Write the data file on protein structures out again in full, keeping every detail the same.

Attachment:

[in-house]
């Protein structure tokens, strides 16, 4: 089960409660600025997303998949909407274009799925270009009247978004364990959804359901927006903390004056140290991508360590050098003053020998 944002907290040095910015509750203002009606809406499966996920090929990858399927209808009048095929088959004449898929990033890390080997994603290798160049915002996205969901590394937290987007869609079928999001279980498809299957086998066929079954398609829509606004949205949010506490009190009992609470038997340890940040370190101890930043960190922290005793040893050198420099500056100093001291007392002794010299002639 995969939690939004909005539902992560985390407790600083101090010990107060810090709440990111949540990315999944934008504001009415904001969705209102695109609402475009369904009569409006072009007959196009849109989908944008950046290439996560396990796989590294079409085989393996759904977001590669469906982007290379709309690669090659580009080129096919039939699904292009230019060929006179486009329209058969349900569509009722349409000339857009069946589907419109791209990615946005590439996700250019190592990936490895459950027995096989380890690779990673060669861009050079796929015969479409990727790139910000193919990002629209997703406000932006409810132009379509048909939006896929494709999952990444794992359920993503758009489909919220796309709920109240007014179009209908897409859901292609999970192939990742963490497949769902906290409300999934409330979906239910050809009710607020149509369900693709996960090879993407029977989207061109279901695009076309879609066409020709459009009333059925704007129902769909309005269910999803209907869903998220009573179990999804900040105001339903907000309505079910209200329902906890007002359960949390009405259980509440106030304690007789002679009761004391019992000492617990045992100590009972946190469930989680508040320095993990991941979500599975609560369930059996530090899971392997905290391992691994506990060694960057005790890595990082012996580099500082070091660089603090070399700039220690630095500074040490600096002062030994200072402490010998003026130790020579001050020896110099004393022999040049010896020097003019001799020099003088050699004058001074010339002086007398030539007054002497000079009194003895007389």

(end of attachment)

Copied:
[in-house]
């Protein structure tokens, strides 16, 4: 089960409660600025997303998949909407274009799925270009009247978004364990959804359901927006903390004056140290991508360590050098003053020998 944002907290040095910015509750203002009606809406499966996920090929990858399927209808009048095929088959004449898929990033890390080997994603290798160049915002996205969901590394937290987007869609079928999001279980498809299957086998066929079954398609829509606004949205949010506490009190009992609470038997340890940040370190101890930043960190922290005793040893050198420099500056100093001291007392002794010299002639 995969939690939004909005539902992560985390407790600083101090010990107060810090709440990111949540990315999944934008504001009415904001969705209102695109609402475009369904009569409006072009007959196009849109989908944008950046290439996560396990796989590294079409085989393996759904977001590669469906982007290379709309690669090659580009080129096919039939699904292009230019060929006179486009329209058969349900569509009722349409000339857009069946589907419109791209990615946005590439996700250019190592990936490895459950027995096989380890690779990673060669861009050079796929015969479409990727790139910000193919990002629209997703406000932006409810132009379509048909939006896929494709999952990444794992359920993503758009489909919220796309709920109240007014179009209908897409859901292609999970192939990742963490497949769902906290409300999934409330979906239910050809009710607020149509369900693709996960090879993407029977989207061109279901695009076309879609066409020709459009009333059925704007129902769909309005269910999803209907869903998220009573179990999804900040105001339903907000309505079910209200329902906890007002359960949390009405259980509440106030304690007789002679009761004391019992000492617990045992100590009972946190469930989680508040320095993990991941979500599975609560369930059996530090899971392997905290391992691994506990060694960057005790890595990082012996580099500082070091660089603090070399700039220690630095500074040490600096002062030994200072402490010998003026130790020579001050020896110099004393022999040049010896020097003019001799020099003088050699004058001074010339002086007398030539007054002497000079009194003895007389």